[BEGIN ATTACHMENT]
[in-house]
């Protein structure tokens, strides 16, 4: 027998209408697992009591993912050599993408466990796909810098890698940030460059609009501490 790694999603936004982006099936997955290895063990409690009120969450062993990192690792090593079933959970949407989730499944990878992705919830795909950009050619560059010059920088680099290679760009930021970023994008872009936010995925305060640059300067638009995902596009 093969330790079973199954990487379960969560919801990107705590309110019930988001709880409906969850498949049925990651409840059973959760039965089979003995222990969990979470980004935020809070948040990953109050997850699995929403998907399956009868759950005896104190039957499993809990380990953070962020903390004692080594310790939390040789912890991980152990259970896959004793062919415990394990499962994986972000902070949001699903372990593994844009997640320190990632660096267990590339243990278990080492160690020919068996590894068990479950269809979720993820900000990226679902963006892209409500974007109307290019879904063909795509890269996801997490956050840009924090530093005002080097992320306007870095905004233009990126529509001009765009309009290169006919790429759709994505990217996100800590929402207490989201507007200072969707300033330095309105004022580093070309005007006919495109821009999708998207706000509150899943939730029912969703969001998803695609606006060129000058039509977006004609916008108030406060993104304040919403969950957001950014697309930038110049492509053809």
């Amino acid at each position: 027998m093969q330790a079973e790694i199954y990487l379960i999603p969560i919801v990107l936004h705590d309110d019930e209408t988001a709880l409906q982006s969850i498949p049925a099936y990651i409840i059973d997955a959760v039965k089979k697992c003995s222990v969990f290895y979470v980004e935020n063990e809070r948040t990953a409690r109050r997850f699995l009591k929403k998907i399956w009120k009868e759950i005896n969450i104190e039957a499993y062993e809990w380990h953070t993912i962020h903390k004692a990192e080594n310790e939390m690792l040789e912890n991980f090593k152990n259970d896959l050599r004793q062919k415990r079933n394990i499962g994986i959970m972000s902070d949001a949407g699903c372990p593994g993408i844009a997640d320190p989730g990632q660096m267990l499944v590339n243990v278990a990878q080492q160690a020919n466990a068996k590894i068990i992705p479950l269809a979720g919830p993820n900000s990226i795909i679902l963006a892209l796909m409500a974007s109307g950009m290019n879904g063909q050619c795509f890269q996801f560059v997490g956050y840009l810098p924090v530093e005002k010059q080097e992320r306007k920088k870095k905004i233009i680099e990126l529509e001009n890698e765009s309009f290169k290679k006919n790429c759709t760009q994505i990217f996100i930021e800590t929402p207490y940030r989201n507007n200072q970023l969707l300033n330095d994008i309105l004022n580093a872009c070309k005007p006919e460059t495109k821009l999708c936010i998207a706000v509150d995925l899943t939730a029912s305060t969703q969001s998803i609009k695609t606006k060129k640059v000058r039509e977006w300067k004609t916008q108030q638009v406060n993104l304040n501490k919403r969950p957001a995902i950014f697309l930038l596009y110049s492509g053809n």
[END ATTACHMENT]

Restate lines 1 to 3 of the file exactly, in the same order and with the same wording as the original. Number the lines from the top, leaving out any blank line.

[in-house]
């Protein structure tokens, strides 16, 4: 027998209408697992009591993912050599993408466990796909810098890698940030460059609009501490 790694999603936004982006099936997955290895063990409690009120969450062993990192690792090593079933959970949407989730499944990878992705919830795909950009050619560059010059920088680099290679760009930021970023994008872009936010995925305060640059300067638009995902596009 093969330790079973199954990487379960969560919801990107705590309110019930988001709880409906969850498949049925990651409840059973959760039965089979003995222990969990979470980004935020809070948040990953109050997850699995929403998907399956009868759950005896104190039957499993809990380990953070962020903390004692080594310790939390040789912890991980152990259970896959004793062919415990394990499962994986972000902070949001699903372990593994844009997640320190990632660096267990590339243990278990080492160690020919068996590894068990479950269809979720993820900000990226679902963006892209409500974007109307290019879904063909795509890269996801997490956050840009924090530093005002080097992320306007870095905004233009990126529509001009765009309009290169006919790429759709994505990217996100800590929402207490989201507007200072969707300033330095309105004022580093070309005007006919495109821009999708998207706000509150899943939730029912969703969001998803695609606006060129000058039509977006004609916008108030406060993104304040919403969950957001950014697309930038110049492509053809």
């Amino acid at each position: 027998m093969q330790a079973e790694i199954y990487l379960i999603p969560i919801v990107l936004h705590d309110d019930e209408t988001a709880l409906q982006s969850i498949p049925a099936y990651i409840i059973d997955a959760v039965k089979k697992c003995s222990v969990f290895y979470v980004e935020n063990e809070r948040t990953a409690r109050r997850f699995l009591k929403k998907i399956w009120k009868e759950i005896n969450i104190e039957a499993y062993e809990w380990h953070t993912i962020h903390k004692a990192e080594n310790e939390m690792l040789e912890n991980f090593k152990n259970d896959l050599r004793q062919k415990r079933n394990i499962g994986i959970m972000s902070d949001a949407g699903c372990p593994g993408i844009a997640d320190p989730g990632q660096m267990l499944v590339n243990v278990a990878q080492q160690a020919n466990a068996k590894i068990i992705p479950l269809a979720g919830p993820n900000s990226i795909i679902l963006a892209l796909m409500a974007s109307g950009m290019n879904g063909q050619c795509f890269q996801f560059v997490g956050y840009l810098p924090v530093e005002k010059q080097e992320r306007k920088k870095k905004i233009i680099e990126l529509e001009n890698e765009s309009f290169k290679k006919n790429c759709t760009q994505i990217f996100i930021e800590t929402p207490y940030r989201n507007n200072q970023l969707l300033n330095d994008i309105l004022n580093a872009c070309k005007p006919e460059t495109k821009l999708c936010i998207a706000v509150d995925l899943t939730a029912s305060t969703q969001s998803i609009k695609t606006k060129k640059v000058r039509e977006w300067k004609t916008q108030q638009v406060n993104l304040n501490k919403r969950p957001a995902i950014f697309l930038l596009y110049s492509g053809n």